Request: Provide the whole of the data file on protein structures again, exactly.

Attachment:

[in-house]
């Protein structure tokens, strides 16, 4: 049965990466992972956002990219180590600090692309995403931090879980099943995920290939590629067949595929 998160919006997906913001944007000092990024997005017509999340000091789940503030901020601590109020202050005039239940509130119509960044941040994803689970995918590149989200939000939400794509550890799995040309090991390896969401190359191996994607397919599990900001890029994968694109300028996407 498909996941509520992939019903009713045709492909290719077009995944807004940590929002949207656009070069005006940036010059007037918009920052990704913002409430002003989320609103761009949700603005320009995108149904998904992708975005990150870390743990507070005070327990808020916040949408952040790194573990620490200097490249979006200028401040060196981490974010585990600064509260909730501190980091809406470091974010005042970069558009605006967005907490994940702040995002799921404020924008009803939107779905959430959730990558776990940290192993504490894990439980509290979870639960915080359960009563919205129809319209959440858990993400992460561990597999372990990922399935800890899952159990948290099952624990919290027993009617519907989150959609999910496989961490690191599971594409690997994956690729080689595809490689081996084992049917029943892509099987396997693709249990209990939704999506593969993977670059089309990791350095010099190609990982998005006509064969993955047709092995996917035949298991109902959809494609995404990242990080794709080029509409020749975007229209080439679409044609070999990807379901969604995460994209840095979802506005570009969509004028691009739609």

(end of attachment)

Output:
[in-house]
């Protein structure tokens, strides 16, 4: 049965990466992972956002990219180590600090692309995403931090879980099943995920290939590629067949595929 998160919006997906913001944007000092990024997005017509999340000091789940503030901020601590109020202050005039239940509130119509960044941040994803689970995918590149989200939000939400794509550890799995040309090991390896969401190359191996994607397919599990900001890029994968694109300028996407 498909996941509520992939019903009713045709492909290719077009995944807004940590929002949207656009070069005006940036010059007037918009920052990704913002409430002003989320609103761009949700603005320009995108149904998904992708975005990150870390743990507070005070327990808020916040949408952040790194573990620490200097490249979006200028401040060196981490974010585990600064509260909730501190980091809406470091974010005042970069558009605006967005907490994940702040995002799921404020924008009803939107779905959430959730990558776990940290192993504490894990439980509290979870639960915080359960009563919205129809319209959440858990993400992460561990597999372990990922399935800890899952159990948290099952624990919290027993009617519907989150959609999910496989961490690191599971594409690997994956690729080689595809490689081996084992049917029943892509099987396997693709249990209990939704999506593969993977670059089309990791350095010099190609990982998005006509064969993955047709092995996917035949298991109902959809494609995404990242990080794709080029509409020749975007229209080439679409044609070999990807379901969604995460994209840095979802506005570009969509004028691009739609």